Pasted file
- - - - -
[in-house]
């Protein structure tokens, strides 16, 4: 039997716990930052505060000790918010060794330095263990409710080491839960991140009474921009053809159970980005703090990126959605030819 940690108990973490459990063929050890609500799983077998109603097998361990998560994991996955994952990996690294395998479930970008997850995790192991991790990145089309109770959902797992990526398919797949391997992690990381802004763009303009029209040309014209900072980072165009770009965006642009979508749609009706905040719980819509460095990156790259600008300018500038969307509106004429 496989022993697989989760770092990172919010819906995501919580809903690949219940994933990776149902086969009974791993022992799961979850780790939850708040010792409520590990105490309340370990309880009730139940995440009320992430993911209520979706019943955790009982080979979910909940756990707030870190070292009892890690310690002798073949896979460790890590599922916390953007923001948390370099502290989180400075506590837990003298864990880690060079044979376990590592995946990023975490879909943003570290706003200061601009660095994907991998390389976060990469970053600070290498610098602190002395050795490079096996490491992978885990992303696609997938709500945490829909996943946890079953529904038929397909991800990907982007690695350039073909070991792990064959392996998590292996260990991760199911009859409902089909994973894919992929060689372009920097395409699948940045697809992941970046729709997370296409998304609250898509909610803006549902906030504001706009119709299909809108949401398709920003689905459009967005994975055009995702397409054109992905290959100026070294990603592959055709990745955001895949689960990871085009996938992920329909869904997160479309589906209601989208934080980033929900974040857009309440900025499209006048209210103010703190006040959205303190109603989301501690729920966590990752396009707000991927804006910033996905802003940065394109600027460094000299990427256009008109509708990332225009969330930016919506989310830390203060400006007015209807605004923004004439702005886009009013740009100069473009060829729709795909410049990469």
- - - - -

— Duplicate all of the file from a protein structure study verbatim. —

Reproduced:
[in-house]
């Protein structure tokens, strides 16, 4: 039997716990930052505060000790918010060794330095263990409710080491839960991140009474921009053809159970980005703090990126959605030819 940690108990973490459990063929050890609500799983077998109603097998361990998560994991996955994952990996690294395998479930970008997850995790192991991790990145089309109770959902797992990526398919797949391997992690990381802004763009303009029209040309014209900072980072165009770009965006642009979508749609009706905040719980819509460095990156790259600008300018500038969307509106004429 496989022993697989989760770092990172919010819906995501919580809903690949219940994933990776149902086969009974791993022992799961979850780790939850708040010792409520590990105490309340370990309880009730139940995440009320992430993911209520979706019943955790009982080979979910909940756990707030870190070292009892890690310690002798073949896979460790890590599922916390953007923001948390370099502290989180400075506590837990003298864990880690060079044979376990590592995946990023975490879909943003570290706003200061601009660095994907991998390389976060990469970053600070290498610098602190002395050795490079096996490491992978885990992303696609997938709500945490829909996943946890079953529904038929397909991800990907982007690695350039073909070991792990064959392996998590292996260990991760199911009859409902089909994973894919992929060689372009920097395409699948940045697809992941970046729709997370296409998304609250898509909610803006549902906030504001706009119709299909809108949401398709920003689905459009967005994975055009995702397409054109992905290959100026070294990603592959055709990745955001895949689960990871085009996938992920329909869904997160479309589906209601989208934080980033929900974040857009309440900025499209006048209210103010703190006040959205303190109603989301501690729920966590990752396009707000991927804006910033996905802003940065394109600027460094000299990427256009008109509708990332225009969330930016919506989310830390203060400006007015209807605004923004004439702005886009009013740009100069473009060829729709795909410049990469």